Mission Impossible

story by Janna Graham | artwork by Marie-Andrée Bédard

I’m slowly sipping coffee out of a paper cup and grinning foolishly across the table at the man I hope will be my landlord. He has a small house that’s been sitting empty, according to the neighbors, for more than a year. In a housing-poor town like Yellowknife, I’m all over it like butter on a hot potato.

It’s a tiny house, no more than 400 square feet. It’s a little rough around the edges, but it’s everything I need. I envision a bookshelf and record player in the living room; cast iron frying pans hanging by the stove; my muddy rubber boots at the back door. I’ll work that neglected front lawn into a garden and host community barbeques. After more than a year of scanning classified ads in search of a place, I’ve found the perfect nest.

There’s just one small problem. Donny, the owner, speaks only Chipewyan. I do not. So, I’ve asked Fred, a colleague, to act as an intermediary and translator. After weeks of trying to track Donny down, we find him holding court at A & W.

So here we are, just the three of us. I’m not even sure they’re talking about the fact I want to rent his house. Occasionally they glance over at me, but I’d wager they’re actually talking about the weather, hockey, the price of gas, whatever.

I have some cash in my pocket and consider casually fanning it out like a hand of poker to show how serious (and desperate) I am. I resist. The optics of such a gesture could be misconstrued. Instead, I just sit there, all nervous and quiet, taking quick sips of coffee and grinning like a fool.

After a painful half hour of this, the meeting ends when Fred turns to me and says he’s told Donny I’m interested in renting the house. Donny looks at me and then back out the window. I was hoping for the chance to explain what a great tenant I’d be, but I get the feeling they want to discuss it, so I shake hands and leave.

The next day, I call Fred.

Me: “So, what did he say?”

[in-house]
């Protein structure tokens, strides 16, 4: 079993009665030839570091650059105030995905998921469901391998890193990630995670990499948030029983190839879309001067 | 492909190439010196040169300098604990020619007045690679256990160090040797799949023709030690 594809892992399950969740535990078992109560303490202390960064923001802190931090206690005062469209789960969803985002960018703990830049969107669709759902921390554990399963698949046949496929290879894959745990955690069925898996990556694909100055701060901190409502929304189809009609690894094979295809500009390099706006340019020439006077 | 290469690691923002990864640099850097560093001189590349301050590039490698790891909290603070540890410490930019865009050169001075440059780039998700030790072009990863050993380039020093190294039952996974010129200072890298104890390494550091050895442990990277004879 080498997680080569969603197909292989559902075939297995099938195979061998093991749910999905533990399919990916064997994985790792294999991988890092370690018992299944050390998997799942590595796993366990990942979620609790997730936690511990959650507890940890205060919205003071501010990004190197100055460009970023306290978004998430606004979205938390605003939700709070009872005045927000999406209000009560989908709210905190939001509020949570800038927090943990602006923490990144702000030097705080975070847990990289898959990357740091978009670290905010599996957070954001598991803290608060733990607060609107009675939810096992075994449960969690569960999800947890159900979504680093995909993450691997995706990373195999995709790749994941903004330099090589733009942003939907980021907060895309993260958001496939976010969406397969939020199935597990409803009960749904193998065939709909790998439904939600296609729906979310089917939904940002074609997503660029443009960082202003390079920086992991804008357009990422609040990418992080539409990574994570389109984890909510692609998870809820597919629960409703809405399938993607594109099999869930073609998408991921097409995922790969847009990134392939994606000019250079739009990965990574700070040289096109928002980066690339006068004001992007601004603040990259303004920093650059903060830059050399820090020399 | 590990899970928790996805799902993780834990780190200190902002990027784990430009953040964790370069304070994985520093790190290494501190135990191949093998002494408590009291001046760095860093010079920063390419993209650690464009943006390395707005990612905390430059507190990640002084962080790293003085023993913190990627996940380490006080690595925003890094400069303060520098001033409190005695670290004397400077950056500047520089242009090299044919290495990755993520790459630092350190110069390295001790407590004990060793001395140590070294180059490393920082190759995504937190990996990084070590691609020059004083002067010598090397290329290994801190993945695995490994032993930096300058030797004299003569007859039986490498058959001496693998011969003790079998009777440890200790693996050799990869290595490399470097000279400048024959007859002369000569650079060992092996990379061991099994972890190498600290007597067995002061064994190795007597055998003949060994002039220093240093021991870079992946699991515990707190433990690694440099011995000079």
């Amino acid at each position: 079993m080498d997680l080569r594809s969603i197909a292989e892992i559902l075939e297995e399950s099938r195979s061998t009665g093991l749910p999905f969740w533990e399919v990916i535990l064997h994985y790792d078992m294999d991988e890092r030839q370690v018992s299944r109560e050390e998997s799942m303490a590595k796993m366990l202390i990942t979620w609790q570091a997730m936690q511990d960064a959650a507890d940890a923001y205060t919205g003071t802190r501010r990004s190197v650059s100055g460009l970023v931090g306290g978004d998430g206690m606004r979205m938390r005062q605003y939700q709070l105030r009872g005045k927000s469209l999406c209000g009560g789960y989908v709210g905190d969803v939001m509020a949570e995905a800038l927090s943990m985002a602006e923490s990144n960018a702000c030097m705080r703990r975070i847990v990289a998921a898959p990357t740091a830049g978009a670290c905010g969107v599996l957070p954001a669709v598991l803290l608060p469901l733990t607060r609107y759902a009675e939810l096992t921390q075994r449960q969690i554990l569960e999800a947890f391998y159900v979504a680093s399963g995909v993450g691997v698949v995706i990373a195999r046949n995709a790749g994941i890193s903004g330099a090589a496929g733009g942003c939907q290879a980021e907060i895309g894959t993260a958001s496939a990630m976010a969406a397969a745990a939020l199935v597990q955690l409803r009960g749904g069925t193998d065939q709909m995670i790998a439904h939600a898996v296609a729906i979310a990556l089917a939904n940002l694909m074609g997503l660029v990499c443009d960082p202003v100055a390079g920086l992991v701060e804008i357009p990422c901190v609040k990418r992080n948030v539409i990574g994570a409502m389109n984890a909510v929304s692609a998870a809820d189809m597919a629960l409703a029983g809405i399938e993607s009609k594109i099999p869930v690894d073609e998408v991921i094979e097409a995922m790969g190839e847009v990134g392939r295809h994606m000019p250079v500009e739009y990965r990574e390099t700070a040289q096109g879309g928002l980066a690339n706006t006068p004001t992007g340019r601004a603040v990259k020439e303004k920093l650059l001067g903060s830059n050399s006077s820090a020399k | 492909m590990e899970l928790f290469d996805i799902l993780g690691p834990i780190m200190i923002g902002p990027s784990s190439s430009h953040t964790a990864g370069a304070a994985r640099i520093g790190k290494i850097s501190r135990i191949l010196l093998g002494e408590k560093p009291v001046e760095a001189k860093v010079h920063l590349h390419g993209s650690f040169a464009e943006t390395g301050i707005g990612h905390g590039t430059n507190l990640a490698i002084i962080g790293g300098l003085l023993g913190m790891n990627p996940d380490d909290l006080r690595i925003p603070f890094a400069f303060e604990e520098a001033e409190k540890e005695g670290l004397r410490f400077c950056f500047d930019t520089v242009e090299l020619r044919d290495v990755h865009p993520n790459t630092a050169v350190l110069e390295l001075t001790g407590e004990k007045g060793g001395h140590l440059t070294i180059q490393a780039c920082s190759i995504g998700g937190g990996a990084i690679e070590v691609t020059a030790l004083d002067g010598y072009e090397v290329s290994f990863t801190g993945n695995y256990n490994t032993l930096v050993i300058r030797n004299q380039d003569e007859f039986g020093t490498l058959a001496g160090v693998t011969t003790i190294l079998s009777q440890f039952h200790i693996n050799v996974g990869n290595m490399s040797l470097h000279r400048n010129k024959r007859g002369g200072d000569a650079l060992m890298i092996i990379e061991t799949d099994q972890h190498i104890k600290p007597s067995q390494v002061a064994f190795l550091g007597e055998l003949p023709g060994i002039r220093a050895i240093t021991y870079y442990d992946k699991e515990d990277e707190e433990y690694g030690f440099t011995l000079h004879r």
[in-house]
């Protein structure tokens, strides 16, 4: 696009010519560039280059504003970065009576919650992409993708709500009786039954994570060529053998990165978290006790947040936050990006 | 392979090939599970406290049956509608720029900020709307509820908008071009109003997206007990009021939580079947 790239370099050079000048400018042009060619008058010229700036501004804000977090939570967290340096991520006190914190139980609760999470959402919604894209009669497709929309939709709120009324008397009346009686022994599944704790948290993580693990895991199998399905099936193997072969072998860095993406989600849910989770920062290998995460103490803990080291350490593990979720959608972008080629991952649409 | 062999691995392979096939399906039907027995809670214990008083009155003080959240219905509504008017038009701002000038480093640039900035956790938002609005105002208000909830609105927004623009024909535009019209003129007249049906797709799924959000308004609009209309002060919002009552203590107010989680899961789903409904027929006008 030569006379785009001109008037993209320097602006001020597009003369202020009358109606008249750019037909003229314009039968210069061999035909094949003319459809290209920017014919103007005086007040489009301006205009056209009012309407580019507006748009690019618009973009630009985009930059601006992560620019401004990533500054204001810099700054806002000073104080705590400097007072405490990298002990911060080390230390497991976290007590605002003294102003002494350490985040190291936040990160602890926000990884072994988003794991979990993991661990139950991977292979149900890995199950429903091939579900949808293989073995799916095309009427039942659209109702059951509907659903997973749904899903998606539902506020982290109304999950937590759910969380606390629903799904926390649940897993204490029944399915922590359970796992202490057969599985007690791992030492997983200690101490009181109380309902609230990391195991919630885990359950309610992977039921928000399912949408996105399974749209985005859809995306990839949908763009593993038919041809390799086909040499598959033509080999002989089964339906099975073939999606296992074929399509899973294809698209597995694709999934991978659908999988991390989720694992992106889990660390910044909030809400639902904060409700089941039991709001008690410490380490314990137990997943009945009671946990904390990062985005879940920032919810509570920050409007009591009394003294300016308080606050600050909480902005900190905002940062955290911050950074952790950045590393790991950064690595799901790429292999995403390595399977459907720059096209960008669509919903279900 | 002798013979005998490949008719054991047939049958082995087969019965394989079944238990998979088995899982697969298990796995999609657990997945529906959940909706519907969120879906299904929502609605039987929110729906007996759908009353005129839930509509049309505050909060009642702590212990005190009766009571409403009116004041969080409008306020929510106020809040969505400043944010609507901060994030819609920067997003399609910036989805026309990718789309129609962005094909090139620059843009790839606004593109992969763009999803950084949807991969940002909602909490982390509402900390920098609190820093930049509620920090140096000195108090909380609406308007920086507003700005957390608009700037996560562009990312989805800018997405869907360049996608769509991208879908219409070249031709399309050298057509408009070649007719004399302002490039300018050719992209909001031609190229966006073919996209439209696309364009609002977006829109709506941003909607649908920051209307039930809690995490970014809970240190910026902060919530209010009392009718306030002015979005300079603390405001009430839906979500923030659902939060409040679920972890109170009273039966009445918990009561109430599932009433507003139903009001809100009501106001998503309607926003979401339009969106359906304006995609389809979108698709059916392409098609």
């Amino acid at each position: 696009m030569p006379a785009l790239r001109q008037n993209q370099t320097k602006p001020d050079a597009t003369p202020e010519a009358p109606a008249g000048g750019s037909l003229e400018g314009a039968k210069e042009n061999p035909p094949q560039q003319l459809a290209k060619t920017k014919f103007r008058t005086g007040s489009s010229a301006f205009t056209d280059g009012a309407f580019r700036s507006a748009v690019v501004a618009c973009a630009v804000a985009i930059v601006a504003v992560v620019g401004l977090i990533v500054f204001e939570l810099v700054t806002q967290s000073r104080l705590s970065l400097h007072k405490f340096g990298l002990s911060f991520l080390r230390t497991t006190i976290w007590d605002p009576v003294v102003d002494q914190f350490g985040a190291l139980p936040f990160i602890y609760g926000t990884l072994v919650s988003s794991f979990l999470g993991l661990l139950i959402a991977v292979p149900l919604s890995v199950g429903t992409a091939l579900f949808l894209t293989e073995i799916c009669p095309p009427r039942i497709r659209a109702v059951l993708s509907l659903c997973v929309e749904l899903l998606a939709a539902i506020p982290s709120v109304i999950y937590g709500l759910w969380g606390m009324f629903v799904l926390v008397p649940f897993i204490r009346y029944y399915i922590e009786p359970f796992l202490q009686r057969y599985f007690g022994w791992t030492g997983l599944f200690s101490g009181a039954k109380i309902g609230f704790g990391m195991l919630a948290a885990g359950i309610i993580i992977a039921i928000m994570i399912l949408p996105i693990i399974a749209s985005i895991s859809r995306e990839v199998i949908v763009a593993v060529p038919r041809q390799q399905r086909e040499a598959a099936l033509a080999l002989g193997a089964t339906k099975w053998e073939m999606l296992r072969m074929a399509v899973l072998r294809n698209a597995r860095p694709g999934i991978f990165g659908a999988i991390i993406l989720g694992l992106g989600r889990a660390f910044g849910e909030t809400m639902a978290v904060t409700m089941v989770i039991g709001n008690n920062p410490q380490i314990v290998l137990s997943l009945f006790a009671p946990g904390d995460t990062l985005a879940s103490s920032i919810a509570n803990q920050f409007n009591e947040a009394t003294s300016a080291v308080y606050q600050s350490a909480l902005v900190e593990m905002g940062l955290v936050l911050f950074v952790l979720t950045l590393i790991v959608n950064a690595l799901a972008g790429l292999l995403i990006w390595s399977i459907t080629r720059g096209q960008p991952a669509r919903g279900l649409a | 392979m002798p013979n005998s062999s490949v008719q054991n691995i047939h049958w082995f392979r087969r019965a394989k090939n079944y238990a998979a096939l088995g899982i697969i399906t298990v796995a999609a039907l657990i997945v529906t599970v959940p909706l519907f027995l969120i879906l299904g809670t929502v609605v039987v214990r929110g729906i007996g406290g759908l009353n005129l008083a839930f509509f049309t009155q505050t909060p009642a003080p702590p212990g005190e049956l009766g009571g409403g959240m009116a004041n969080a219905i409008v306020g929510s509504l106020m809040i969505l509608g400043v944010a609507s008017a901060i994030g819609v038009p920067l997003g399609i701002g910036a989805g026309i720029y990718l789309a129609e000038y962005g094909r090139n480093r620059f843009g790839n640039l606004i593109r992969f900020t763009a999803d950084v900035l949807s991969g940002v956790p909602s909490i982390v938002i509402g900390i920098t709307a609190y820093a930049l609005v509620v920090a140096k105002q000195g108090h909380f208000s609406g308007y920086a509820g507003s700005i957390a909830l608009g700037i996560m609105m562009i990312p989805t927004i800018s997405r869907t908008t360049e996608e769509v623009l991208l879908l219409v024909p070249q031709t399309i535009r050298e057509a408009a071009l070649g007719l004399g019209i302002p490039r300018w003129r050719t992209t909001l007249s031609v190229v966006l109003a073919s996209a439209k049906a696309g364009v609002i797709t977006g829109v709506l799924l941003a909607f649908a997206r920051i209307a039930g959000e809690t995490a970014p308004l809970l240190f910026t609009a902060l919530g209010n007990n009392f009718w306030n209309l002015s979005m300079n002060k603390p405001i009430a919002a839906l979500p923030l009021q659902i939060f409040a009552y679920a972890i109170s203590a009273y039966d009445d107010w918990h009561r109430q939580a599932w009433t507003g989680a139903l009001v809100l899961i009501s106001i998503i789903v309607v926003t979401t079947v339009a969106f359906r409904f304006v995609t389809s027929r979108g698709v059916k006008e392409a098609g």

Fred: “He thinks he wants to keep the house for his sister.”

Me: “Does his sister live in Yellowknife?”

Fred: “No, she lives in Alberta. In case she wants it some day.”

I sigh loudly, not hiding my disappointment.

Fred: “But let’s not give up. I think he’ll rent it to you at some point.”

I keep hearing that finding a place in this town hinges on two things – timing and who you know. So, I’m on a perpetual hunt, and I don’t waste opportunities. At every party and potluck, I drop the hint that I’m on the lookout.

When I hear someone is moving out of a cheap place – particularly something down near the lake – I’m there. One night, hearing that a friend of a friend of a friend wasmoving out of their small, not overly expensive one-bedroom in Old  Town, I hopped on my bike and rolled down the hill.

They answered the door in their pajamas. After quickly introducing myself and pretending I was there on a social call, I spat out, “I hear you’re moving out?”

Without skipping a beat, the renters responded, “sorry, it’s been taken.”

It’s almost a guarantee that an affordable spot is staked and claimed before the current tenants are even planning on moving. And that makes sense – given the vacancy rate usually hovers around one per cent.

So I walk around town and scope out potential rentals. Seeing a place, I put my journalistic training to use and find out who owns it. It’s never up for rent, but I ask to be put on the often non-existent waiting list. If I hear of something opening up, I beg my friends to not tell anyone else. I’m not proud of what I’ve become, but it’s a question of survival.

I’ve even called garages with ‘For Rent’ signs hanging in the window to be told it was a shop space, not a living space. The mechanic who stores his old truck there had a good laugh at that one. I asked a friend if I could live in his school bus. Turns out, he uses it in the summer. I’ve looked into hauling a small camper trailer up from Alberta, but by the time December rolls around, it would be pretty cold in there.

And I know I’m not the only one. A friend of mine is a professional, full-time house sitter, moving from place to place. The only thing that keeps her from being officially homeless is her storage locker of possessions in Kam Lake and a solid string of house sits with coddled dogs.

A colleague who recently moved to town with her six-month-old son almost had a break down at the skuzzy places housing companies had on offer. Greeted by a veil of skunky weed and stepping over vomit in the lobby in one of the buildings, she eventually settled for a one-bedroom on Gitzel for $1,500.

The crazy thing is we all accept that’s the way it is. To live in Yellowknife, if you’re not in a position to buy a $300,000 trailer, you’re going to pay through the nose for substandard rental housing.

That’s why these days, I’m looking into building my own tiny home. I’ve ordered the plans from a company specializing in Do-It-Yourself buildings – these are small, eight-by-twelve foot houses built on a trailer so they can be parked and moved around. With land scarce and heating costs high, small makes sense in Yellowknife. With all the energy I’ve expended looking for a place to call home, I might as well put that into building.

That said, I recently bumped into Fred. He tells me we should set up another meeting with Donny. You never know, he says, he just might rent that house to you.

For more real estate stories, the city’s best rental board and property listings, visit Property North

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